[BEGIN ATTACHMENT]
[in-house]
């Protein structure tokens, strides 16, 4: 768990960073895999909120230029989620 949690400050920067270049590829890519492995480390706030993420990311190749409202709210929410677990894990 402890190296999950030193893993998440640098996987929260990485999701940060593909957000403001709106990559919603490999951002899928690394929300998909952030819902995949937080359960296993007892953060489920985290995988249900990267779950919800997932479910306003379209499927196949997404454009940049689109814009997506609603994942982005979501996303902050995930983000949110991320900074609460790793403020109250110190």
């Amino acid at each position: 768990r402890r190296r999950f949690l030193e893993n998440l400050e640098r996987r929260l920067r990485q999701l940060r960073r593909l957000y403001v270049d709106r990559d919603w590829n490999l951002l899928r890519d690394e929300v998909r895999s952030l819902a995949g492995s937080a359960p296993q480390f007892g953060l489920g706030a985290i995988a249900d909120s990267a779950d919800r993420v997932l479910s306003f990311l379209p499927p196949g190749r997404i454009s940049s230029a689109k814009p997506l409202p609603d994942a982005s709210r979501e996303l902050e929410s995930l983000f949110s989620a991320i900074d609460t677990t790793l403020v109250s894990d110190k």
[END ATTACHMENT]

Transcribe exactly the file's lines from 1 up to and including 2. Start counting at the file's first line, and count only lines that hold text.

[in-house]
């Protein structure tokens, strides 16, 4: 768990960073895999909120230029989620 949690400050920067270049590829890519492995480390706030993420990311190749409202709210929410677990894990 402890190296999950030193893993998440640098996987929260990485999701940060593909957000403001709106990559919603490999951002899928690394929300998909952030819902995949937080359960296993007892953060489920985290995988249900990267779950919800997932479910306003379209499927196949997404454009940049689109814009997506609603994942982005979501996303902050995930983000949110991320900074609460790793403020109250110190």